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Critical illness insurance doesn’t have to be “critical”

By: Christin Kuretich, Senior Director, Product & Innovation

Critical Illness insurance was born in concept due to the soaring medical bills people would find themselves shackled with after surviving a critical health event, such as a heart attack or cancer. They may have survived the illness, but their financial well-being could have taken a hit. The need for a product like this made sense. The overall idea made sense. But over time, challenges arose.

Changing times

One of our biggest “A-ha!” moments that came out of the research we did for our new critical illness product, Trustmark Critical HealthEventsSM, was how people believed the language limitations in contracts didn’t align with their treatment or experience—which, in turn, resulted in confusion and claim denials. This was especially true when it came to the three most experienced conditions: cancer, heart attack, and stroke.1 

So, what can we all do about it—as a carrier, as an industry, as communicators—to help critical illness insurance evolve?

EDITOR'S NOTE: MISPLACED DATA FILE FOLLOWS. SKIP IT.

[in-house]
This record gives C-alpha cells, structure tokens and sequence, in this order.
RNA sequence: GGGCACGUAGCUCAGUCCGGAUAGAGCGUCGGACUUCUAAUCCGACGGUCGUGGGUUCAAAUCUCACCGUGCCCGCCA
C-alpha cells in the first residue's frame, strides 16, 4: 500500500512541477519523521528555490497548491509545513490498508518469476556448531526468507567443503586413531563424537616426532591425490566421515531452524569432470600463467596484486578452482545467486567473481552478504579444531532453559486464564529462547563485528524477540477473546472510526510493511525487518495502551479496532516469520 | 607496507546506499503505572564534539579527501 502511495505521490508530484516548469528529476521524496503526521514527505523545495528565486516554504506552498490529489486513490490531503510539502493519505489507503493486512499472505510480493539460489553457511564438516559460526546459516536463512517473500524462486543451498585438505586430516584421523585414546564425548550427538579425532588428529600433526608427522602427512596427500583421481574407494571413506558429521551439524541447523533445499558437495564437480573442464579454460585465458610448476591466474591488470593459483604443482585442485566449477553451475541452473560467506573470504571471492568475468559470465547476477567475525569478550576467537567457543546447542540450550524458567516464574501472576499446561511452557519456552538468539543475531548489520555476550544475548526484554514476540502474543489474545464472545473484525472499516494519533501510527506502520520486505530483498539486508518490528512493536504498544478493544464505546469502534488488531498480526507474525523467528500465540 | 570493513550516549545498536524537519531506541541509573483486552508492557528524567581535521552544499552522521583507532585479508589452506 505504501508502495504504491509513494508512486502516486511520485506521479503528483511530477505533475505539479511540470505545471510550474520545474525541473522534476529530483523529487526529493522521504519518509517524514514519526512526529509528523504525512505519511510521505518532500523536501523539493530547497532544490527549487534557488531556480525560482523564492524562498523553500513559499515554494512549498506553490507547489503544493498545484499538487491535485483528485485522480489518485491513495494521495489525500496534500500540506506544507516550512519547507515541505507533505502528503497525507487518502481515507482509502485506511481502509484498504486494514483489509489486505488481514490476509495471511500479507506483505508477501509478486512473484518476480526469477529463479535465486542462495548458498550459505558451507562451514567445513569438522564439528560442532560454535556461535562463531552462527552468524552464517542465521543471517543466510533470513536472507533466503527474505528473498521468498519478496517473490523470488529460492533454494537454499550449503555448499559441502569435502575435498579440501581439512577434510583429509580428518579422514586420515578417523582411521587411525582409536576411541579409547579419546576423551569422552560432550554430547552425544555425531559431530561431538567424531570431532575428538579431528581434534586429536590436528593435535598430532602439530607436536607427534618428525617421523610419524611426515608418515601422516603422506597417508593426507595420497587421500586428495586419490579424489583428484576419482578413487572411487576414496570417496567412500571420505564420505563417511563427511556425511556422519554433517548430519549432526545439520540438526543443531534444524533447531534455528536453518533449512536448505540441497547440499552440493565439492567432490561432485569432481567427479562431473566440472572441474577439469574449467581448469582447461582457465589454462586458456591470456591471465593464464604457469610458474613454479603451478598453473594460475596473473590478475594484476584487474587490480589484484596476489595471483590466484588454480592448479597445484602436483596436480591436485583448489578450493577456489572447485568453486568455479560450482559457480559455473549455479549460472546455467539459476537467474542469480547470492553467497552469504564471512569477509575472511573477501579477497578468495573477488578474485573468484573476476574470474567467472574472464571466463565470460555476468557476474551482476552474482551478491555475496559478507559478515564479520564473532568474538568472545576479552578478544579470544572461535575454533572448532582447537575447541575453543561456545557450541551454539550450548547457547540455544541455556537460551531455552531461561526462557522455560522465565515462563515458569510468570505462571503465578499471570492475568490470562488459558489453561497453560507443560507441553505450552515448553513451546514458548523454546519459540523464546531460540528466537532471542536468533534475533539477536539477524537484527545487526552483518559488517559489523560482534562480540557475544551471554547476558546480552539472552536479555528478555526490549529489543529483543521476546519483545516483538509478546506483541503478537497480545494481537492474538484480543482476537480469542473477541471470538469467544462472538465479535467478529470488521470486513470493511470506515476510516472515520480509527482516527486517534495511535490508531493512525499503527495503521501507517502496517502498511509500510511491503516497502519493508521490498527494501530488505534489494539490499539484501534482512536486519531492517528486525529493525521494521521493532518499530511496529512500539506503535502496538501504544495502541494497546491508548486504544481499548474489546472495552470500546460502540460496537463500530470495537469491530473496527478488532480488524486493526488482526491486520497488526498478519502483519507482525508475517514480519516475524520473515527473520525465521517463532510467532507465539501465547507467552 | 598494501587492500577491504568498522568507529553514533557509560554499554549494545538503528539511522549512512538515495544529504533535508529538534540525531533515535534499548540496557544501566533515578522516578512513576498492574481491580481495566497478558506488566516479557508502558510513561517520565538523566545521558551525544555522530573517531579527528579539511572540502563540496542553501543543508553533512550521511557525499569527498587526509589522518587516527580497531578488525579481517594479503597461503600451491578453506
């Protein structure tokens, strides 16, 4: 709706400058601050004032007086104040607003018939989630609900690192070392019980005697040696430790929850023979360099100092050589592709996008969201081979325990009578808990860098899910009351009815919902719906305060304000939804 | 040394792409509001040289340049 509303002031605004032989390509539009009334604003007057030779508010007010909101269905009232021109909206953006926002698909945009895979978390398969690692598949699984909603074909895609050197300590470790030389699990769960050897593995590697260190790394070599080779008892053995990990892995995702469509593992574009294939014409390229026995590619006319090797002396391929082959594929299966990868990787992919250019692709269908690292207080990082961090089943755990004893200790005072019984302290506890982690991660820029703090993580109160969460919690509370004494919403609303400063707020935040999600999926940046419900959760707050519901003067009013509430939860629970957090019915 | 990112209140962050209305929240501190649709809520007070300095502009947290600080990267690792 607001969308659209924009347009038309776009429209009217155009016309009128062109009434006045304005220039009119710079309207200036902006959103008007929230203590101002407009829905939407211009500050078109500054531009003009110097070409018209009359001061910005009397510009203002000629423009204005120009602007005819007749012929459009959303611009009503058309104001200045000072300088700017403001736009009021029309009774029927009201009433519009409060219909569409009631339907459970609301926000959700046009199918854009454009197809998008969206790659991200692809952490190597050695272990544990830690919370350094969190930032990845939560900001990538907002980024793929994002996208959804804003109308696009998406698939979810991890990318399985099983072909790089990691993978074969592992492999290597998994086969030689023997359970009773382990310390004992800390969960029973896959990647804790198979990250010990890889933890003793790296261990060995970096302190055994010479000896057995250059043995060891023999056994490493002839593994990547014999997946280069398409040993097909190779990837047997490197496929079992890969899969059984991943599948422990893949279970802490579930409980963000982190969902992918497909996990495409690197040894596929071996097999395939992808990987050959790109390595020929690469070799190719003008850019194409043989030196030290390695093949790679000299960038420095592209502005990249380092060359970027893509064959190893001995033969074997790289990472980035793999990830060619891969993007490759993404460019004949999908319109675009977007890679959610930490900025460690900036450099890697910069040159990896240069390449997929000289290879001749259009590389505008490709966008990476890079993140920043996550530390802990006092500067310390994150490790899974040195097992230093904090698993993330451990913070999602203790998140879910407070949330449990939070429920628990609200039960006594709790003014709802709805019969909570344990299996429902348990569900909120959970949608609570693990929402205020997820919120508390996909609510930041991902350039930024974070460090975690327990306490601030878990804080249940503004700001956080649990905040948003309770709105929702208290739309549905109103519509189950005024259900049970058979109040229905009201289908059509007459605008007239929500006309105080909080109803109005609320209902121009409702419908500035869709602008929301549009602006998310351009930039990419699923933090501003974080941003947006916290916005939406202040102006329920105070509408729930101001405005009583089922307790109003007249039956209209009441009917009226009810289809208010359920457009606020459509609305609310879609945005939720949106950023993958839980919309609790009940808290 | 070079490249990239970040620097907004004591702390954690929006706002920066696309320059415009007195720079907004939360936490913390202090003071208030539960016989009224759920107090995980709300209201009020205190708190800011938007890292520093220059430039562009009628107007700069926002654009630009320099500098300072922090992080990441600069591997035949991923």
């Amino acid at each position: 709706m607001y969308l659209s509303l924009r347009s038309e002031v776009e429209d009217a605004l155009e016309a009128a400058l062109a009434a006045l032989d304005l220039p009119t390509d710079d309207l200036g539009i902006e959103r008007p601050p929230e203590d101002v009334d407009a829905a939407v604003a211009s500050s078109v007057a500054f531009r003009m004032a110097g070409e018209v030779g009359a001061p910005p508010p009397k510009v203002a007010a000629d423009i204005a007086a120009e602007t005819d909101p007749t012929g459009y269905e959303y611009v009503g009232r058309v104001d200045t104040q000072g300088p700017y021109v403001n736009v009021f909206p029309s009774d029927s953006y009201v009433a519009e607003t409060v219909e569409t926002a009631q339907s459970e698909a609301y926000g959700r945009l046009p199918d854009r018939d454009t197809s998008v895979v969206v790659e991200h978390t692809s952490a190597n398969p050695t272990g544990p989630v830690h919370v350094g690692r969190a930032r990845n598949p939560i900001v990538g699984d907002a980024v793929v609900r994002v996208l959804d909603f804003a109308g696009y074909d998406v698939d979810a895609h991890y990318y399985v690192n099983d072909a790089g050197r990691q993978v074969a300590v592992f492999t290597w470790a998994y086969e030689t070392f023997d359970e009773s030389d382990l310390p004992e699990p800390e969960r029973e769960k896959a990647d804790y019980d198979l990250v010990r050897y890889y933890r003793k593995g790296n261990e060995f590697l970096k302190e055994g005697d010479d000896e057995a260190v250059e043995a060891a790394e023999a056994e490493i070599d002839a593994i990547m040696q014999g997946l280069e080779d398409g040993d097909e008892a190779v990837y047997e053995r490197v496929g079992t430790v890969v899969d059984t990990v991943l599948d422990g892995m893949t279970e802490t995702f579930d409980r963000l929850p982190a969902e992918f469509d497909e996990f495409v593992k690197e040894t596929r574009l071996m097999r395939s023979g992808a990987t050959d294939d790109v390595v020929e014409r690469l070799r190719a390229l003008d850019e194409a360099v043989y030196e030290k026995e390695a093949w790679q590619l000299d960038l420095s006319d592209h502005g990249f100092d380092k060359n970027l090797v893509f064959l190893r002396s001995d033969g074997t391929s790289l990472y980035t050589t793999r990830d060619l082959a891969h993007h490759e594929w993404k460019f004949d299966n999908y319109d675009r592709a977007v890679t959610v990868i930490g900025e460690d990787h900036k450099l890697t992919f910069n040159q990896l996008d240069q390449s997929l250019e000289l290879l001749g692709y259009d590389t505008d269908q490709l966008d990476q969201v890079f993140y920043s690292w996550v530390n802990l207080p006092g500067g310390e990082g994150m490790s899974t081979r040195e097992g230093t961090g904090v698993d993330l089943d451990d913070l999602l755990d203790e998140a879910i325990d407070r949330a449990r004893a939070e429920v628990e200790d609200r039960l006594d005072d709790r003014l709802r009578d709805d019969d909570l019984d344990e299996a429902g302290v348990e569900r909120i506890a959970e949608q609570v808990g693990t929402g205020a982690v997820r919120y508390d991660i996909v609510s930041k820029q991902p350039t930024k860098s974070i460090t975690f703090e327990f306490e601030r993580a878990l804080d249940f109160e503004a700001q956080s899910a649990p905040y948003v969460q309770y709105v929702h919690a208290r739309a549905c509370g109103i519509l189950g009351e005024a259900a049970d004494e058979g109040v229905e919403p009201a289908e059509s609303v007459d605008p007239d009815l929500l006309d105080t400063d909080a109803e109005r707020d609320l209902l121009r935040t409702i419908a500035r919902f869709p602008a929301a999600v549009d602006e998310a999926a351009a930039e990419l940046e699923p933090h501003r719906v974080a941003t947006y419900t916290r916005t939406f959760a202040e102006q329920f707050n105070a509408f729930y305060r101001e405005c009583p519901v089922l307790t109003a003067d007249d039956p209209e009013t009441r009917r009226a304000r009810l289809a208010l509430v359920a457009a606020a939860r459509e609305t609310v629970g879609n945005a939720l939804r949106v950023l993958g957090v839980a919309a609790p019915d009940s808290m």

1. Adjust policy language to better reflect current diagnoses and treatment plans.
  2. Cover early signs of disease, including early identification through early stage—as we do not have the authority to say what is critical to the person who experienced it.
  3. Encourage consumers to help prevent disease which, in turn, makes everyone’s healthcare costs go down.
Early diagnoses, preventive health measures, and proper health event triggers should be a common part of any critical illness policy. What one may deem as a critical health event is not necessarily the same across the board. This industry is in for a new shift and critical illness insurance products may begin to be used in a broader way—and not just for the severely ill. Read more in the full article, published in the Broker Innovation Lab on BenefitsPRO.

About the Author

Christin Kuretich joined Trustmark in 2009. As senior director of product and innovation for Trustmark's accident and critical illness insurance products, she is responsible for researching marketplace trends and assessing the voice of the customer in order to create new product solutions for our customers. She holds a bachelor's degree in communications from Liberty University in Lynchburg, VA.

1Gen Re. U.S. Critical Illness Survey 2013/2014.

Posted on March 27, 2018